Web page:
From School Library Journal
Grade 7-10?Playing with shape and rhythm is nothing new for Adoff, and here he uses those techniques to illuminate the thoughts of adolescents. Words fall on the pages as images might come and go from a teen's mind and mouth. From the very brief (one poem is only four words long) to the full-page barrage of emotions, the poet is quite adept at listening to the voices in readers' heads. "Will I ever learn to love me first?" and "Will the sun for real rise up tomorrow?" are just two of the alternately philosophical and realistic concerns just bursting to be released from the jumble of the teenage mind. Adoff uncovers the masks teens wear, poses the question of love versus lust, offers a look at the dangers of drug use, and presents telling glimpses of body image. There is a beat to many of the selections, keeping readers moving forward. The poems' free-form shapes enforce the transitory and flashing images. In one sense, the structure aids the readability, making the verses appear as quick reads. But there is a great deal of depth here, with some of the selections providing more of an intellectual challenge. These flashes are fast and funky and will have readers questioning not only what poetry is (and isn't), but also taking another look at who and where they are in light of today's fast-moving issues and society.?Sharon Korbeck, formerly at Milwaukee Public Library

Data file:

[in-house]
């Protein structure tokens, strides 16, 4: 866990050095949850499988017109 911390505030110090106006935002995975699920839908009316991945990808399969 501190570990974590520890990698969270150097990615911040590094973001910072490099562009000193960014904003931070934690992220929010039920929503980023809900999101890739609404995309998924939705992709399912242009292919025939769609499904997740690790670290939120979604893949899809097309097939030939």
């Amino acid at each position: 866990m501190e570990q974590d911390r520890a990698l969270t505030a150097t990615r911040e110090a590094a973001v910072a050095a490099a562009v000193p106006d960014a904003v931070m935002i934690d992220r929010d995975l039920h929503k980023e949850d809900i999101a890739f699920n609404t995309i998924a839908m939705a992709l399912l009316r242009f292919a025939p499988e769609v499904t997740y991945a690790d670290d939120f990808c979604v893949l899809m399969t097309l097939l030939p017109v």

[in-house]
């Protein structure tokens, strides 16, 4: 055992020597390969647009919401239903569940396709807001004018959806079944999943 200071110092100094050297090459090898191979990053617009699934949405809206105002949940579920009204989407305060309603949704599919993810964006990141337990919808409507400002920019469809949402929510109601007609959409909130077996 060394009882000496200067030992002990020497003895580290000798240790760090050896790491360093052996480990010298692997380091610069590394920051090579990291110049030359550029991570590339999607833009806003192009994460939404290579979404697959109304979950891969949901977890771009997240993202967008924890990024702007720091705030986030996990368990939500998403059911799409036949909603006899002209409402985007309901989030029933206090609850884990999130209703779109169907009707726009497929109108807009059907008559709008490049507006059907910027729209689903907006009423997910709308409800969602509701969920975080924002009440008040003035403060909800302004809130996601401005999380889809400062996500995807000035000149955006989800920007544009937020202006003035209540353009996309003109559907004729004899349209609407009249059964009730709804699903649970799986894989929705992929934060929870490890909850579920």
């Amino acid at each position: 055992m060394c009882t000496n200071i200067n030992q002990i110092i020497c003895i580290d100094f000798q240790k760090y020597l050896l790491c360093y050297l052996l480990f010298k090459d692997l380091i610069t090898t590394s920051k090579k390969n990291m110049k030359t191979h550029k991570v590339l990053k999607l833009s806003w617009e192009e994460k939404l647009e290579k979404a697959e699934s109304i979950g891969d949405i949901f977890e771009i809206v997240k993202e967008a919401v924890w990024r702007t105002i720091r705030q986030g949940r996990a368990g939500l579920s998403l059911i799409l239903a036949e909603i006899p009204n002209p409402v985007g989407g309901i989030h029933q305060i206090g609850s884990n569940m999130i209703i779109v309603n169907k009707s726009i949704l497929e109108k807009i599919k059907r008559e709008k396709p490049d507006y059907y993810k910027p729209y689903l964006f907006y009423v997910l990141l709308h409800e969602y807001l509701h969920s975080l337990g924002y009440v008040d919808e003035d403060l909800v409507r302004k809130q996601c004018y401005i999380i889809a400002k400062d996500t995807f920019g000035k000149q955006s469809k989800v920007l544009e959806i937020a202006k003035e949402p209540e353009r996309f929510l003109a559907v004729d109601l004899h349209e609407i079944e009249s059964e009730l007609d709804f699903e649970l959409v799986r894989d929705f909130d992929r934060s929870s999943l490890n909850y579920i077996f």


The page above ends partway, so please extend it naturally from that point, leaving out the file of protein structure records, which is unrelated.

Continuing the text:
Copyright 1995 Reed Business Information, Inc.
Gr. 7^-10. Adoff addresses his poetry to modern, urban teens in a gritty, hip-hop style. He manages to create poetry from the universal concerns of love and loneliness, the specific teen concerns of acne and braces, and unpleasant realities like selling and taking drugs. The relentless self-loathing of adolescence is captured in poems such as "Listen to the Voice in Your Head" ("No one will ever love you / and the world will turn its great equatorial back on you, / and you will live in a swamp of defeat and self-pity" ), carefully keeping on the right side of the line between self-deprecating humor and adult zingers. William Cotton's photo collages use reality but, like the poems, give it a twist: the two together may renew the perspectives of both adult and teen readers. Susan Dove Lempke